The purpose of this historic gathering will be to make connections, network, provide healing space, and to celebrate the diversity of our amazing diaspora of transracial, international, domestic adoptees and foster care alums. AFAAD uses “Black” in the widest diasporic sense, which includes African, African American, Afroasian and Afrolatino, bi-racial and multi heritage peoples. Healing Ourselves, Making Connections is the first of its kind for Black adoptees and foster adults and we know it will make a huge contribution to the conversations about adoption, race, social welfare and African diasporic identity – not to mention just bringing all of us together in one space is going to be amazing! It is time to share our stories with one another, rather than always teaching other people. We will also take some time for the strategic planning for the long-term goals of AFAAD as a social justice and community support organization.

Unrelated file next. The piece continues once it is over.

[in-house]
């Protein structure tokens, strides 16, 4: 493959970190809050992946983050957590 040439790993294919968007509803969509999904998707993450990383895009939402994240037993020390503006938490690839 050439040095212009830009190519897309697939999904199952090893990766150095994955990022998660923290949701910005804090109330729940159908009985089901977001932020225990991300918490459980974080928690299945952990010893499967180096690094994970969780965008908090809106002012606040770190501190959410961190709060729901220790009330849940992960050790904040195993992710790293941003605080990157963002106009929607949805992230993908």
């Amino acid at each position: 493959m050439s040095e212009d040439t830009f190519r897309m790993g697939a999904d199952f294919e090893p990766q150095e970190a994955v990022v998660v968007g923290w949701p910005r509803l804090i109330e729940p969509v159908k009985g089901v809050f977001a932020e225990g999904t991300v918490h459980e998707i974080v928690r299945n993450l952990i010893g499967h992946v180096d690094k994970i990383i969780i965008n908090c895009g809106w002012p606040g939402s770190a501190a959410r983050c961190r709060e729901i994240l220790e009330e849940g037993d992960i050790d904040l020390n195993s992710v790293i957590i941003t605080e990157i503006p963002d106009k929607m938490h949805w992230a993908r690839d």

When: November 7-9, 2008

AFAAD’s 2008 Gathering is being hosted by the lovely Washington Inn, at 495 10th Street, Oakland, CA  – a luxury boutique hotel ideally situated at the center of downtown.

Please see the website for more details about the Gathering schedule, call for sessions, hotel and registration information and more information about our mission, community and legislative advocacy work.

Close to all forms of public transportation. See for more information, or call 510.452.1776. Individuals visiting the Bay Area must make their own hotel reservations separately from AFAAD Gathering registration.